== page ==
Posted by: Duncan at February 8, 2009 03:25 PM
As an economist, Summers has more credibility with Republicans than many other Obama officials do.

yeah, they're not real big on real science.

Posted by: hapa at February 8, 2009 03:34 PM

Well, strictly speaking saying that Social Security is "threatening the Treasury with bankruptcy" is not incorrect. That's because the Treasury has been borrowing heavily from the Social Security trust fund for 25 years and soon the Social Security will (unless 'reformed') start cashing the IOUs it has accumulated. So the Treasury might very well go bankrupt indeed, unless it finds a way to raise funds or to avoid having to pay up.

Posted by: abb1 at February 8, 2009 04:20 PM

Please tell me if I'm wrong, but I thought that not only did the wage slaves produce their share of Social Security, but didn't Greenspan or someone of those elites require a *doubling* of the SS tax in the '80s, and since the '80s?

Posted by: woodyeofalb at February 8, 2009 06:29 PM

Larry Summers is a disgrace.

Posted by: bobbyp at February 8, 2009 11:39 PM

seth, abb1: Google Dean Baker and get some serious educating about the numbers. The idea that Social Security is "going broke" or would "bankrupt the country" are pernicious falsehoods.

Some guy named Bush brought this crap up 4 years ago.

Posted by: bobbyp at February 8, 2009 11:44 PM

Woody...yes. See Tom Frank's "The Trillion Dollar Hustle" (available on-line).

Posted by: bobbyp at February 8, 2009 11:48 PM

As others have pointed out, there is no reason to assume in advance that proposals will involve cuts in SS. Lifting the ceiling on income subject to SS taxes is something I've advocated for a long time and would produce no cuts in benefits.

We'll have to be watchful, obviously, because the fact that there need be no cuts in SS benefits doesn't mean the proposals won't call for them.

Posted by: LarryE at February 9, 2009 12:15 AM

Bobbyp, but the piece (or at least the quote in the post) doesn't say that Social Security is going broke; it says that the Treasury is going broke. And indeed it is.

Of course the Treasury could be fixed by raising the income taxes, and/or by gutting the Pentagon, but these solutions, of course, lie far outside of the realm of sanctioned discourse.

Imagine a $5K/month heroin addict and his desperate struggle to reform his $2k/month child support obligations that are threatening him with bankruptcy...

Posted by: abb1 at February 9, 2009 03:29 AM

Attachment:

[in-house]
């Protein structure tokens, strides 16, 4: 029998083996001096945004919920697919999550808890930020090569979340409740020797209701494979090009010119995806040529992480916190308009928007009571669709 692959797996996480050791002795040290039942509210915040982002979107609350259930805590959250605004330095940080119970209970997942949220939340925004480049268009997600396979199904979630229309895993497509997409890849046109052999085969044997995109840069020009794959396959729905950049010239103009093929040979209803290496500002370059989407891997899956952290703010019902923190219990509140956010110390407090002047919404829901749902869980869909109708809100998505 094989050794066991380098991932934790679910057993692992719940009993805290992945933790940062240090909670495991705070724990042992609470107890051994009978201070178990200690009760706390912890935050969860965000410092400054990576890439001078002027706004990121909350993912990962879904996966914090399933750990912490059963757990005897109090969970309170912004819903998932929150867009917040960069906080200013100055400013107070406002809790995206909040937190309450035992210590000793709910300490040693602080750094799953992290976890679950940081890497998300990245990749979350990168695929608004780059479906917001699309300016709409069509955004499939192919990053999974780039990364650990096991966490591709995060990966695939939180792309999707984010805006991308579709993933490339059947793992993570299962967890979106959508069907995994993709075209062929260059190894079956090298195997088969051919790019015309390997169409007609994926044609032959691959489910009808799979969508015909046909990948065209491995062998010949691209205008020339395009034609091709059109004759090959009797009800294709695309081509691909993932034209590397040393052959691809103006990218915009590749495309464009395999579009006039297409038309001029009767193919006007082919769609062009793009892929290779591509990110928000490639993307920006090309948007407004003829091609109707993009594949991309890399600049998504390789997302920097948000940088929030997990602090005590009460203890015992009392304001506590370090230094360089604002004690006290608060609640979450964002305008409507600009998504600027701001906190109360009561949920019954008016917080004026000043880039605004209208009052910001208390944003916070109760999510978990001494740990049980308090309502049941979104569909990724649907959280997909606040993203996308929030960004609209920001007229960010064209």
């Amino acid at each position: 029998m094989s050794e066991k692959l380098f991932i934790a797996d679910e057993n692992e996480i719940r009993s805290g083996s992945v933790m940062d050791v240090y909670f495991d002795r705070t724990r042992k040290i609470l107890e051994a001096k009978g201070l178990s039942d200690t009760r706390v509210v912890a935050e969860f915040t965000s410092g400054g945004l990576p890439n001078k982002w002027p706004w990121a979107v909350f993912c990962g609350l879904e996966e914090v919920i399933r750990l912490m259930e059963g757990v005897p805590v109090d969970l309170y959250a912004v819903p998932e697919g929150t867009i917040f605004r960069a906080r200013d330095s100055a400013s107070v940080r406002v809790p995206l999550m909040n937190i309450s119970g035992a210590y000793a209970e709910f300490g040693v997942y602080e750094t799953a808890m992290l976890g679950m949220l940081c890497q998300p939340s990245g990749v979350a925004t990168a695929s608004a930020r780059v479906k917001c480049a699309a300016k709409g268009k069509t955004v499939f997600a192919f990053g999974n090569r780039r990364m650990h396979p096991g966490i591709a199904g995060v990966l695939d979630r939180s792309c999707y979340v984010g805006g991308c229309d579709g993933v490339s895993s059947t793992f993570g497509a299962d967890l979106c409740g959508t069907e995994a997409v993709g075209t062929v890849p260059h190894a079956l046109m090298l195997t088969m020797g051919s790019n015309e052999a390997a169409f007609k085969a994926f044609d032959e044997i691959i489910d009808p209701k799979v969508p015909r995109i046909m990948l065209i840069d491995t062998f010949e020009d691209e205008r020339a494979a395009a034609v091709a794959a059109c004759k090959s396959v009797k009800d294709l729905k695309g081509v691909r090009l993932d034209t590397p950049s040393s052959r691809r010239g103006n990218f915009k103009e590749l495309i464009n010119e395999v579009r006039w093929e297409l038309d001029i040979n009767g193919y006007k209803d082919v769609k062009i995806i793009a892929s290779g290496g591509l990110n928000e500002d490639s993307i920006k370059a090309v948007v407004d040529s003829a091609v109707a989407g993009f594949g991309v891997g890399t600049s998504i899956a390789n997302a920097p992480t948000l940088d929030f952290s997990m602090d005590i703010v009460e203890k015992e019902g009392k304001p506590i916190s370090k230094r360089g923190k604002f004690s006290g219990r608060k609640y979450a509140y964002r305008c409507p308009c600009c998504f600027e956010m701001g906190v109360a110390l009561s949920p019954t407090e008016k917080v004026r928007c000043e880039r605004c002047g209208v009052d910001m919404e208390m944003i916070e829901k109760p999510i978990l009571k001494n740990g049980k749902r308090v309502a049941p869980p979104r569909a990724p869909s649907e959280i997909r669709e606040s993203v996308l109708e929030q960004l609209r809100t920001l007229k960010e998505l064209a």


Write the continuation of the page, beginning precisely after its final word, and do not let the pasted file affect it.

Not sure I get the connection between heroin and child support.

Posted by: dapajoe at February 9, 2009 07:17 AM

bobbyp: Larry Summers is a disgrace.

And who appointed him? No, don't tell me... it'll come to me ... let me think ... it's on the tip of my tongue ... something to do with Hope and Change...

I recall back when Obama was announcing all these disgraceful appointments, his partisans were telling us that it was okay because he was going to be boss, they were just going to be the team of rivals that would do his bidding. And I believe that. So let's not put all the blame on Summers, scum though he is; just remember where the buck stops.

Posted by: Duncan at February 9, 2009 10:23 AM

What does it mean to say "the Treasury is going broke"?

Posted by: Klaus at February 9, 2009 11:31 AM

Why, very large deficits with no end in sight, I suppose.

Posted by: abb1 at February 9, 2009 12:13 PM

If they lift the cap on earnings, could they they set a certain amount that one earns before they start taking out any tax?

What are they taking now? Is it 6.75% from the first dollar of a paycheck up to $72,000? Could they start taking taking from the first dollar earned after one has earned $5,000, $8,000, $10,000? Should I be asking Dean Baker this question?

Posted by: cemmcs at February 9, 2009 12:52 PM

"Why, very large deficits with no end in sight, I suppose."

Then the Treasury is broke as we speak?

Posted by: Klaus at February 9, 2009 04:18 PM

Well, you see, a few years from now the Social Security trust fund is supposed to start redeeming over $2 trillion worth of bonds it will have accumulated. It'll be doing on for about 30 years or so.

Before the trillion dollar wars, trillion dollar bailouts, and trillion dollar stimulus plans that was considered a serious problem. Now, of course, it could be viewed as just one of those 2 trillion dollar things.

Still, while wars and bailouts are sorta like (one would hope) short-term emergencies, this one is a totally foreseeable long-term phenomenon.

Posted by: abb1 at February 9, 2009 05:06 PM

"Still, while wars and bailouts are sorta like (one would hope) short-term emergencies, this one is a totally foreseeable long-term phenomenon."